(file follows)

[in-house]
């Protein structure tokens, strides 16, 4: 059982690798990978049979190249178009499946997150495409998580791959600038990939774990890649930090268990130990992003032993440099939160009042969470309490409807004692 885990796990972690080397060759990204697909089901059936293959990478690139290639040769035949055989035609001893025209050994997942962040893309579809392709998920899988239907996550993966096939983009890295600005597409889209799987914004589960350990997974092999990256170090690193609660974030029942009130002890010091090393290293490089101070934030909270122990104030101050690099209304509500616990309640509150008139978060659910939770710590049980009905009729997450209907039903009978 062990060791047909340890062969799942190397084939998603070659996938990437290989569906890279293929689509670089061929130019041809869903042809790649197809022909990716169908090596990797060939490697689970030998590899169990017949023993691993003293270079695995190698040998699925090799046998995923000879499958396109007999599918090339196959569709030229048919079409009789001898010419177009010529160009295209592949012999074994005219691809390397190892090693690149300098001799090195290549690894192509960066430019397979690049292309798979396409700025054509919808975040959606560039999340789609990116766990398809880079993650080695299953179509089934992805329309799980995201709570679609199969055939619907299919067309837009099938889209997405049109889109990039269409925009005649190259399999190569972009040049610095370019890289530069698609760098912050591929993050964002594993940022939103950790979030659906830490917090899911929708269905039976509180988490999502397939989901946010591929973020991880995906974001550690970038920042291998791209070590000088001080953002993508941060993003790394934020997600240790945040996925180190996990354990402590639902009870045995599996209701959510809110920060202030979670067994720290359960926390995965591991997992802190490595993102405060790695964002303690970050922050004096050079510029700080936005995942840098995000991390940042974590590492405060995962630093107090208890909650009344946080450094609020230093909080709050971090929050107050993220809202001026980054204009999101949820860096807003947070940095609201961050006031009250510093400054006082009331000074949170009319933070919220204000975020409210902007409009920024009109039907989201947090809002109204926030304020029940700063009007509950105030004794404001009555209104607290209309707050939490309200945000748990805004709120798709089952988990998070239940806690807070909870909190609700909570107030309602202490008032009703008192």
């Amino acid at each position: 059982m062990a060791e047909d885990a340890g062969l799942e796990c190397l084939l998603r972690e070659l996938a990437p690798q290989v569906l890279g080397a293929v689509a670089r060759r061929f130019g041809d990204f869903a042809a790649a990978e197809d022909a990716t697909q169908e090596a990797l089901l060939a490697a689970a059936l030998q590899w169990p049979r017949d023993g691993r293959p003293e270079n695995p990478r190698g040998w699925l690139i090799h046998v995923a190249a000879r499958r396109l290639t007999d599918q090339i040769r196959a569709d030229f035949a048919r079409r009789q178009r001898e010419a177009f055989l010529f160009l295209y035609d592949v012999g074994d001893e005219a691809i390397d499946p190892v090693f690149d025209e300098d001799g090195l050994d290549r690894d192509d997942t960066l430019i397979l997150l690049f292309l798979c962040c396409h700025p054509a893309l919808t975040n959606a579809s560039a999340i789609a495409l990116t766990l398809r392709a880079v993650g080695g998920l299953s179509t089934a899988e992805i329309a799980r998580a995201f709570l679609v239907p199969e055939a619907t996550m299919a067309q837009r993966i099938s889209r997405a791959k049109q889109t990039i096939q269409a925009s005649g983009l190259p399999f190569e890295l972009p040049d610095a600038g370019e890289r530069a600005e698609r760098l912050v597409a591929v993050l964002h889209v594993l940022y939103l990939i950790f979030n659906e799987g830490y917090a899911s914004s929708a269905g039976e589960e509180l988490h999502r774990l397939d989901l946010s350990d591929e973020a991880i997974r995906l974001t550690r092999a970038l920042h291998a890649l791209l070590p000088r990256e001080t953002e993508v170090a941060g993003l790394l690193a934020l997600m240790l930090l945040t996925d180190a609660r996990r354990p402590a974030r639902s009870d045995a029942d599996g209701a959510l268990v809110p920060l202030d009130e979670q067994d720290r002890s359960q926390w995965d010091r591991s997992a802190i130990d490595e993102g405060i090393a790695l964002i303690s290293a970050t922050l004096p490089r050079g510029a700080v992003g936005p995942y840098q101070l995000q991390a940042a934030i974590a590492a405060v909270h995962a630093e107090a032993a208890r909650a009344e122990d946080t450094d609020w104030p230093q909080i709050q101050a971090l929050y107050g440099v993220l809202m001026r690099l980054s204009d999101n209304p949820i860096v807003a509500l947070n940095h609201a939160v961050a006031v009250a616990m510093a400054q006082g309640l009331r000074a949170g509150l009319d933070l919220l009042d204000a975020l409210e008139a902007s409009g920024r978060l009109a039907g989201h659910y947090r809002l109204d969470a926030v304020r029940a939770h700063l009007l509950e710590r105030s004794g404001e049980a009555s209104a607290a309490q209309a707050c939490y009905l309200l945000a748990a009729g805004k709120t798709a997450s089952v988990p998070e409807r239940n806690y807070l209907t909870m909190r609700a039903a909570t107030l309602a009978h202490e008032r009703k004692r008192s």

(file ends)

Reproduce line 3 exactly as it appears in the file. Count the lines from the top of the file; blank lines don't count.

């Amino acid at each position: 059982m062990a060791e047909d885990a340890g062969l799942e796990c190397l084939l998603r972690e070659l996938a990437p690798q290989v569906l890279g080397a293929v689509a670089r060759r061929f130019g041809d990204f869903a042809a790649a990978e197809d022909a990716t697909q169908e090596a990797l089901l060939a490697a689970a059936l030998q590899w169990p049979r017949d023993g691993r293959p003293e270079n695995p990478r190698g040998w699925l690139i090799h046998v995923a190249a000879r499958r396109l290639t007999d599918q090339i040769r196959a569709d030229f035949a048919r079409r009789q178009r001898e010419a177009f055989l010529f160009l295209y035609d592949v012999g074994d001893e005219a691809i390397d499946p190892v090693f690149d025209e300098d001799g090195l050994d290549r690894d192509d997942t960066l430019i397979l997150l690049f292309l798979c962040c396409h700025p054509a893309l919808t975040n959606a579809s560039a999340i789609a495409l990116t766990l398809r392709a880079v993650g080695g998920l299953s179509t089934a899988e992805i329309a799980r998580a995201f709570l679609v239907p199969e055939a619907t996550m299919a067309q837009r993966i099938s889209r997405a791959k049109q889109t990039i096939q269409a925009s005649g983009l190259p399999f190569e890295l972009p040049d610095a600038g370019e890289r530069a600005e698609r760098l912050v597409a591929v993050l964002h889209v594993l940022y939103l990939i950790f979030n659906e799987g830490y917090a899911s914004s929708a269905g039976e589960e509180l988490h999502r774990l397939d989901l946010s350990d591929e973020a991880i997974r995906l974001t550690r092999a970038l920042h291998a890649l791209l070590p000088r990256e001080t953002e993508v170090a941060g993003l790394l690193a934020l997600m240790l930090l945040t996925d180190a609660r996990r354990p402590a974030r639902s009870d045995a029942d599996g209701a959510l268990v809110p920060l202030d009130e979670q067994d720290r002890s359960q926390w995965d010091r591991s997992a802190i130990d490595e993102g405060i090393a790695l964002i303690s290293a970050t922050l004096p490089r050079g510029a700080v992003g936005p995942y840098q101070l995000q991390a940042a934030i974590a590492a405060v909270h995962a630093e107090a032993a208890r909650a009344e122990d946080t450094d609020w104030p230093q909080i709050q101050a971090l929050y107050g440099v993220l809202m001026r690099l980054s204009d999101n209304p949820i860096v807003a509500l947070n940095h609201a939160v961050a006031v009250a616990m510093a400054q006082g309640l009331r000074a949170g509150l009319d933070l919220l009042d204000a975020l409210e008139a902007s409009g920024r978060l009109a039907g989201h659910y947090r809002l109204d969470a926030v304020r029940a939770h700063l009007l509950e710590r105030s004794g404001e049980a009555s209104a607290a309490q209309a707050c939490y009905l309200l945000a748990a009729g805004k709120t798709a997450s089952v988990p998070e409807r239940n806690y807070l209907t909870m909190r609700a039903a909570t107030l309602a009978h202490e008032r009703k004692r008192s």